A Growing Many college managers are trying to convince students, graduates, and donors that it’s time to eliminate college sports.
Dozens of colleges, including Brown, Michigan, William & Mary, Iowa, and George Washington, have suddenly eliminated numerous athletic teams this year in sports such as swimming, tennis, gymnastics, lacrosse, boating, wrestling, and athletics.There are hundreds For chopping blocks..
Decisions are usually made manually on budget issues, COVID challenges, and lack of funding that requires “painful reductions,” but the reality is much simpler. Many managers always look down on college sports and have an excuse to finally solve them.
When college leaders were surveyed by landmarks in 2009 Knights Committee on Inter-University AthleticsOne respondent expressed this general attitude among so many people in the Ivory Tower.
To Works for AtlanticJonathan Cole, a professor of sociology in Colombia, was even more straightforward. “I admit too many athletes,” he insisted. .. .. “Future artists and writers, political scientists and economists” “deprive these universities of the greatest diversity of students possible.”
A special kind of prejudice is needed to believe that an artist cannot be an athlete or an economist cannot wear a suit on a match day.The· Forbes The list of 400 of the wealthiest Americans Chock full of former national team athletes..And Gallup study As announced last summer, “College students who participated in athletics tended to perform better than non-athletes in their academic, personal and professional life during and after college.” [such as] Health, relationships, community involvement, and job satisfaction. “
These sparkling results don’t seem to reach the admin. Indeed, the worst example of all is Stanford University and its president, Marc Tessier-Ravine. The school recently announced that it would reduce 11 diversity sports, most of which produced multiple Olympic champions. School reasoning? Stanford can’t afford it.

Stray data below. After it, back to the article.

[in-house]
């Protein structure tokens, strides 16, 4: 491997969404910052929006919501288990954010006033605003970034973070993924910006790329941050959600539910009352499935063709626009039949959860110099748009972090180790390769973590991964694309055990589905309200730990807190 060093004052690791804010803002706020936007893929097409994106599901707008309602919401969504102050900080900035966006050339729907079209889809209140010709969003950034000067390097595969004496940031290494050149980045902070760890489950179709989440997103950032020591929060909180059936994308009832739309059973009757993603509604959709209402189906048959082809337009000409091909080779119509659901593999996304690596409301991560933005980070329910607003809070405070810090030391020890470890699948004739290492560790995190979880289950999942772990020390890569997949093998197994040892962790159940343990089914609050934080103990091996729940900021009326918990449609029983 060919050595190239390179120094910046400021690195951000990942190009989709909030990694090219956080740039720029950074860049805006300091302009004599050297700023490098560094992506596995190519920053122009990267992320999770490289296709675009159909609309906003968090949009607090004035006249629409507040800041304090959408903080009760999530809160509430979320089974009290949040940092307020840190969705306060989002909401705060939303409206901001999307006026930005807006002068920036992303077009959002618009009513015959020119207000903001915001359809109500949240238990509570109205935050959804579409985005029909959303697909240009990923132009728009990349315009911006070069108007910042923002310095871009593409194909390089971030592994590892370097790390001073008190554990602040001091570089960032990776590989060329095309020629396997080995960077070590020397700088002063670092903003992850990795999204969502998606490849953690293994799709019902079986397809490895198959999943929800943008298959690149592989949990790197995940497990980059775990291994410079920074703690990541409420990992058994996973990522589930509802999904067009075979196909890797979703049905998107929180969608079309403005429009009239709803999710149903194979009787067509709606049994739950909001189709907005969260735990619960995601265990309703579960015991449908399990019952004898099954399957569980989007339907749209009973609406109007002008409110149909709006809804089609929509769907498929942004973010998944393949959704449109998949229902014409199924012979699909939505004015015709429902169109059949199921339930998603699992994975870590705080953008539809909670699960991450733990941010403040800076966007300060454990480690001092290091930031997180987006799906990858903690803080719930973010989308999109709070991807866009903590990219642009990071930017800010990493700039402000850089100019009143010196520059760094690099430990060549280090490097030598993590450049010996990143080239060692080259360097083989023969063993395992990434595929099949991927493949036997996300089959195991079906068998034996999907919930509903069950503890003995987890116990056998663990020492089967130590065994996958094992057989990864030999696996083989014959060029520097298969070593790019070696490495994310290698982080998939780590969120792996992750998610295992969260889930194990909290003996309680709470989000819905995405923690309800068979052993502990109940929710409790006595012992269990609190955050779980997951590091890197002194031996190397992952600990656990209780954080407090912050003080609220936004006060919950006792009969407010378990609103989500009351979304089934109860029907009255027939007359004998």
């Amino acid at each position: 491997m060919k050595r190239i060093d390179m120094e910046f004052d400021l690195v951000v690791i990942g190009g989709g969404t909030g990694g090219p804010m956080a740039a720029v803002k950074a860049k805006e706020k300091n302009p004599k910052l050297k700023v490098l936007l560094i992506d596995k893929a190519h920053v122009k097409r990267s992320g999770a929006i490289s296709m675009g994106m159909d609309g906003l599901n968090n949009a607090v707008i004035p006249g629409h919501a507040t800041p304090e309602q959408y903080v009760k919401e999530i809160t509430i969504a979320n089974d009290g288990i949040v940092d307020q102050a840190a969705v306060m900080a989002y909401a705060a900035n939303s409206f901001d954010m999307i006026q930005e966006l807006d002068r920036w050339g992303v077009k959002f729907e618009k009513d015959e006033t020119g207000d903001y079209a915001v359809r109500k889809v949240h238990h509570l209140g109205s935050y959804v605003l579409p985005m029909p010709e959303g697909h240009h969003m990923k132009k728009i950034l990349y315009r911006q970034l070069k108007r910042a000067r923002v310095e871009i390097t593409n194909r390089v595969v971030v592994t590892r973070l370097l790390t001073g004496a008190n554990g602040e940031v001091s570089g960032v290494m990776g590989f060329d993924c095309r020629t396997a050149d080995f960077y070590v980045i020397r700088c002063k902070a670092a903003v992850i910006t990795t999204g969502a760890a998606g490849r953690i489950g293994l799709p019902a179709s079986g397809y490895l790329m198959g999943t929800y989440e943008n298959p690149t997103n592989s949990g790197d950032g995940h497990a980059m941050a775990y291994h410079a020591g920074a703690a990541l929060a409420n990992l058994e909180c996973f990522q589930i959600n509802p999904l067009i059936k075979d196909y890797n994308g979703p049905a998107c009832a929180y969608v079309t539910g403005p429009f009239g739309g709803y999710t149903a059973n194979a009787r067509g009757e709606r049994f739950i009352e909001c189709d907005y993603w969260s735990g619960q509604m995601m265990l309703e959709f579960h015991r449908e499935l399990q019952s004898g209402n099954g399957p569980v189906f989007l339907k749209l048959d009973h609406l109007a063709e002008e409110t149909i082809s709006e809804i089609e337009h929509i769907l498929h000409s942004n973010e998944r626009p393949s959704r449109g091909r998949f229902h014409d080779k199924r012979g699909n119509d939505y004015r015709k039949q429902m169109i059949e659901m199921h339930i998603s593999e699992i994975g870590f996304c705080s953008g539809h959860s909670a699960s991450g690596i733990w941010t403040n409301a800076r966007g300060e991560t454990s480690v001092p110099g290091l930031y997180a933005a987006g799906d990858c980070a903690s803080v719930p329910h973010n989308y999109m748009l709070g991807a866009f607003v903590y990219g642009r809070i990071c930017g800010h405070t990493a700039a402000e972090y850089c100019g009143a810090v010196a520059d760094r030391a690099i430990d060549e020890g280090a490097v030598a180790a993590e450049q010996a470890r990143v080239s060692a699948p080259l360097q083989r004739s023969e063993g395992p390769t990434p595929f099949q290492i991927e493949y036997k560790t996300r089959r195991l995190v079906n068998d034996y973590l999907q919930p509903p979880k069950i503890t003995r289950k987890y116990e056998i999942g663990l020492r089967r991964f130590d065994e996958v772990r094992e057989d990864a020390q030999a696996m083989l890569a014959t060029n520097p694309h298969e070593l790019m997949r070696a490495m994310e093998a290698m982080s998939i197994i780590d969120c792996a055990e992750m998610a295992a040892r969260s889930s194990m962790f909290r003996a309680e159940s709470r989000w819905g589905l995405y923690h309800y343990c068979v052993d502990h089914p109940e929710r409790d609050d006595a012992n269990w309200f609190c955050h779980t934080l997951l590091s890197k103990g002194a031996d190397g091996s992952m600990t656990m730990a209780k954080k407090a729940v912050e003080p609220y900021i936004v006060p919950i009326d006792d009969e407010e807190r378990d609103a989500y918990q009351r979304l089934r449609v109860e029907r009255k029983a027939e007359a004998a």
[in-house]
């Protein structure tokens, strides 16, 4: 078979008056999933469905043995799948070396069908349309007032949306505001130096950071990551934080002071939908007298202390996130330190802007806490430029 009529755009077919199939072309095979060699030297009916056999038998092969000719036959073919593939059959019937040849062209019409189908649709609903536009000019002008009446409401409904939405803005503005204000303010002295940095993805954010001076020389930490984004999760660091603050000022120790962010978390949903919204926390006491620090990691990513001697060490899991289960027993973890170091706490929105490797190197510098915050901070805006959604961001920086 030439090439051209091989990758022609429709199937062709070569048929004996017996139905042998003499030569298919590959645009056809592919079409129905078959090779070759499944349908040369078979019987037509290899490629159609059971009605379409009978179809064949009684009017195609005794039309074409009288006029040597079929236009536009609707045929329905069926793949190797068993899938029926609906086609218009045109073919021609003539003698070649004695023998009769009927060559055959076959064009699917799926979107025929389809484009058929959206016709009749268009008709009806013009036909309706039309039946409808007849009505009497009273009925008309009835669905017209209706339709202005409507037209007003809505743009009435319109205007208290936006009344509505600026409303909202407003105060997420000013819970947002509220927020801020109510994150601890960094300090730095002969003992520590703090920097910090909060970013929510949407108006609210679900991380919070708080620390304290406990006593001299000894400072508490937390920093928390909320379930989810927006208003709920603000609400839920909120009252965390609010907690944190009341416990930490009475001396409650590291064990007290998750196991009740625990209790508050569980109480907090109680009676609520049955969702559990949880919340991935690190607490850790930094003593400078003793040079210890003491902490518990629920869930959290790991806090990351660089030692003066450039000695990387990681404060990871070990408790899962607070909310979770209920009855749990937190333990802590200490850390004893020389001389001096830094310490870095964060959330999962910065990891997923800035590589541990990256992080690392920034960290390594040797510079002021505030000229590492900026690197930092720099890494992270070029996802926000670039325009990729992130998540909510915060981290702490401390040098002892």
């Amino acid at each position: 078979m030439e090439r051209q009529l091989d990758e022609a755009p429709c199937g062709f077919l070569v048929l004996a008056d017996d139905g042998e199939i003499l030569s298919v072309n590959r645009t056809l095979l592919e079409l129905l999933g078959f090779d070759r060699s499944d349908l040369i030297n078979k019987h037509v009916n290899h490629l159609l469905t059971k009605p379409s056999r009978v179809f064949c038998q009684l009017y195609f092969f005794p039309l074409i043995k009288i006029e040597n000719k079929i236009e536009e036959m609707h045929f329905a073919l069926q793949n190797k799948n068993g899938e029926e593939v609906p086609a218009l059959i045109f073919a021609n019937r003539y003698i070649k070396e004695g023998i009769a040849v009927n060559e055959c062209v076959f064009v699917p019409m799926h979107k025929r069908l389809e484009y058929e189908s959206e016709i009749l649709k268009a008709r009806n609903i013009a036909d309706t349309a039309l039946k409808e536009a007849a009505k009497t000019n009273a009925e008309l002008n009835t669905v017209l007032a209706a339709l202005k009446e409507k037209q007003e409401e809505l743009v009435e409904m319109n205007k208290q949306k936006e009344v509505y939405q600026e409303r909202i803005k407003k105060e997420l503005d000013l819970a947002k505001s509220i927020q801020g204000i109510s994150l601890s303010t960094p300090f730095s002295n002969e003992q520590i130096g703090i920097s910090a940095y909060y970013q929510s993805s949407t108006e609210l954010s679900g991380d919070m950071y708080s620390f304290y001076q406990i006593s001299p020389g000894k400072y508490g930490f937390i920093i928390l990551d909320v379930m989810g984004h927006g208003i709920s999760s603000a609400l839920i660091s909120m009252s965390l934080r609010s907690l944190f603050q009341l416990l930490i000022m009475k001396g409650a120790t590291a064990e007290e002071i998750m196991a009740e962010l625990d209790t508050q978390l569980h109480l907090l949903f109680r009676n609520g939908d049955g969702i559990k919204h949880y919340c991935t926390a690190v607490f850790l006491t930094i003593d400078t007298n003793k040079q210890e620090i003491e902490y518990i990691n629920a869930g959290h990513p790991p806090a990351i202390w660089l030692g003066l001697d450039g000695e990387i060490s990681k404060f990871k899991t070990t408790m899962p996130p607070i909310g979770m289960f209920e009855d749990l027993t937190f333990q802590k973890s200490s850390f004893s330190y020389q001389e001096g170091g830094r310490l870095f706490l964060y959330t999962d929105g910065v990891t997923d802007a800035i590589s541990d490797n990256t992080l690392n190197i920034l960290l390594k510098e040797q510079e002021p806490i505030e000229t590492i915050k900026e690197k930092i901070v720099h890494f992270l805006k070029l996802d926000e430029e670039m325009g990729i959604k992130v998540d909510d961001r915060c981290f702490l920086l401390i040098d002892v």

It seems puzzling as it sits on top of a $ 30 billion donation (just behind Harvard and Yale Universities) and counts the ectenia of the world’s wealthiest among its graduates. However, the students who shattered their dreams of exercise did not have the opportunity to resolve cognitive dissonance. Instead, the decisions were made in a closed room, with no prior warning, no input from the most affected people, and no opportunity for creative solutions.
That ruthless indifference has become the default method among university bureaucrats. When Dartmouth College announced its own program cut, athletic director Harry Potter revealed why he didn’t consult with the offending student. “I know it sounds right, but the school doesn’t … scrutinize the decisions for coaches and players. [because] I knew I wouldn’t be welcomed. ” He told the school newspaper.. “Young men and women think it’s cold, ruthless, cruel, and in many ways it’s true.”
Dartmouth has postponed the final planned cuts indefinitely, Horrible Title IX Proceedings Threat Move them. Stanford is not budding. Incredibly, athletes from both schools themselves raised millions of dollars to permanently self-fund the team, but in each case the manager refused the money. According to Stanford University accounting, reducing 11 teams as planned saves about $ 4 million annually. But when school athletes raised $ 30 million to fund the program, the government said it wasn’t enough.
The claim that cuts are needed to diversify students also turned out to be secondary. First, athletics has long been recognized as a bridge to poorly serviced communities. And many of these teams are already much more diverse than the entire student. For example, almost half of Stanford’s wrestling teams come from first-generation college students or low-income households, but only 17% of the school as a whole. The team Stanford is ready to cut also represents a complete half of the Asian student athletes on campus.
And athletics, which transcends demographics, is of greater importance in creating comrades, common goals, and communities. Young women and men from different backgrounds can train together, support each other, wear the same uniforms and unite around the same goals and aspirations. Classic professors may remind colleagues that athletics has been an essential part of building personality and even maintaining peace, at least since ancient Greece.
Fortunately, students and graduates from all schools facing reductions have signed and pushed back a petition promising to withhold donations from their institutions if the sport is abolished. Anyone worried about the trajectory of American higher education institutions should join their cause.